Bulgasari, Again…

In the comments section of a recent post, Hiram asked what the word Bulgasari meant.

I offered a few possible explanations, but I just happened on another one and it was pretty fascinating. I posted a comment there, but figured it might be missed, so I’m devoting a new post to the information.

I was looking through a book of Korean poems translated into English, and in “On Genesis”, by Kim Kwanshik, there’s a reference to a Bulgasari that lived in “[t]he capital city of Songdo”, which the footnote explains was “a fictitious monster believed to devour metals.”

I wish I could find a book with listings of mythical creatures from Korean legends and lore: a kind of Korean “Monster Manual” or something. That would be quite fascinating. What did people think a Bulgasari looked like? How did it move about? Could it speak?

Ah well… perhaps I’ll stumble on that as well, if I keep reading books of poems.

Two classes to go, and only three altogether until my holiday begins!

7 thoughts on “Bulgasari, Again…

  1. Bulgasari (不可死理?) literally means “something never dies (like starfish)” But Koreans also use it as some phenomena you couldn’t understand rationally. For example, pyramid in Egypt is one of the bulgasaris in the world histoy. UFO is a bulgasari…

    I am not sure about the poem and the city of Songdo though. Could you post the poem?

  2. June: Well, I’m glad that the explanation of “Bulgasari” that my girlfriend gave me was still accurate by your account, June. That’s what I posted in the comment to Hiram. But what of this other metal-eater? I’ve never heard anyone even mention such a creature in any story or myth!

    As for posting it… Um, it’s pretty long, on the order of two pages! But if I get to my office early enough this morning, I’ll type the relevant bit in.

    If not today, it’ll have to be next week, as I’m visiting a friend for a few days.

    In any case, he’s just talking about ancient mysterious things, but he goes on about “The bulgasari in Songdo.” I almost skipped over it thinking it was just a mysterious thing, but the footnote grabbed my attention.

    Ali: thanks for the link, I’ll go have a look!

  3. Here is a link to that article of Wyatt’s. Interesting, and I learned something neat about the Magical Lions called “Haetae” (I think I knew of them as Foo Lions before, in AD&D), but there was alas nothing about a magical metal-eating critter. But I am sure someone has documented this kind of obscure thing, somewhere. I really do want to know of the more obscure critters of myth and lore… ah well.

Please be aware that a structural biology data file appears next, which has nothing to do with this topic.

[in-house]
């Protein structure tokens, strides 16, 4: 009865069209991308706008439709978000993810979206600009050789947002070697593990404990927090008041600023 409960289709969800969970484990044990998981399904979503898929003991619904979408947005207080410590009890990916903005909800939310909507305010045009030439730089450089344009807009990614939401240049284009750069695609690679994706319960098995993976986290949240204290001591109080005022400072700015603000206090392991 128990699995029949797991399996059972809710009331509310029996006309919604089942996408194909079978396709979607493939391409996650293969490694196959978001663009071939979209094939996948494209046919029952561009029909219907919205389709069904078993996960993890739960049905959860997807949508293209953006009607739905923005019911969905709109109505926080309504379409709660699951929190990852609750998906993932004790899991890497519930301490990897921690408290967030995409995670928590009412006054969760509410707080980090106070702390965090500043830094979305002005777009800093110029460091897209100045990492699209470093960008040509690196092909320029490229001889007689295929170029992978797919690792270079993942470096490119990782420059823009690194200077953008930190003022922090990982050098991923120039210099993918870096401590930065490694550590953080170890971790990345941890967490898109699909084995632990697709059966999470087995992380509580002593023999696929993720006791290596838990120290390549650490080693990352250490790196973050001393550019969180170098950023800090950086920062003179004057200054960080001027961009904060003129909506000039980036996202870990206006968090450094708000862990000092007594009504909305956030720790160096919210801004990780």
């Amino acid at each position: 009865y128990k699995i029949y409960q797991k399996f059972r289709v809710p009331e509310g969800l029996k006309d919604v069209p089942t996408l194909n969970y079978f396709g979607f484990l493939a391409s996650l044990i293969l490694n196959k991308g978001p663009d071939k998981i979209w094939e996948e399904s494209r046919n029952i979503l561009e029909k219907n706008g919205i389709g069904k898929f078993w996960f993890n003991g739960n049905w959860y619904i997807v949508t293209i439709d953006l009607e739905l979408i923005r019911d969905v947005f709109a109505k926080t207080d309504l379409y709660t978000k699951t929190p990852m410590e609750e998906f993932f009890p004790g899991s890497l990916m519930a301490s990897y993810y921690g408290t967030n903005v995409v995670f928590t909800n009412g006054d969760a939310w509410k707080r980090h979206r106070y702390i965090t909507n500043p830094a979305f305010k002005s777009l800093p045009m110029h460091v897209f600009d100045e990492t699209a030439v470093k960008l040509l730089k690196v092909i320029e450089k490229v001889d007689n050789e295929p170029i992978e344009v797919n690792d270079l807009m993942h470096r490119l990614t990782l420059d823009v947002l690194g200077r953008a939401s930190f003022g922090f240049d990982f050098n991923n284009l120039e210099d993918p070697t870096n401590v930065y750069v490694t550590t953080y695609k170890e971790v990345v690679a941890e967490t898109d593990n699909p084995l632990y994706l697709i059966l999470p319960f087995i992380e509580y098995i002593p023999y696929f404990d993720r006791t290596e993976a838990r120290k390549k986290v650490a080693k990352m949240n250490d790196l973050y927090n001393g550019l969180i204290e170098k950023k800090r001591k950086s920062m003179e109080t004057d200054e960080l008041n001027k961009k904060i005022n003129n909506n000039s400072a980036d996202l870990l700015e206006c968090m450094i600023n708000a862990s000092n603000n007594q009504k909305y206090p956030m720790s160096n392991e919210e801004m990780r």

4. Hehe… we must track down the North Korean film mentioned below… Apparently it was released in the South in 2000, one of the first NK films to be given a general release!:

    Bulgasari [“Pul-ga-sa-ri”] Directed by Shinn Sang-okk. From North Korea (produced in 1985). The Koryo-era government begins confiscating metal tools so as to forge weapons and put down a peasant rebellion. Blacksmith and village elder Tak-sae refuses to cooperate, claiming that a metal-eating monster named Bulgasari has consumed all the tools. He is thrown into prison, where he molds a small doll of rice before dying. The doll arrives home with his body, and when Tak-sae’s daughter accidentally spills some blood on the doll, it comes to life as the monster Bulgasari. Starring Chang Sun-hee, Lee Jong-kuk, and Satsuma Keihachiro. Distributed by Koryo Media. 95 min.

  5. Good grief, a Rice Golem that eats metal! I really *do* want to see that movie, Bulgasari.

    A few North Korean movies played at the JIFF (Jeonju International Film Festival) this year but they were at impossible times for me. Ah well… perhaps I will be able to find a DVD collection sometime? Surely there must be at least that much interest in them?

  6. Wow, if you Google Pulgasari with a ‘p’ you get way better links! And pictures! And DVDs! I can’t believe this was directed by Shin Sang-Ok (director kidnapped by NK).

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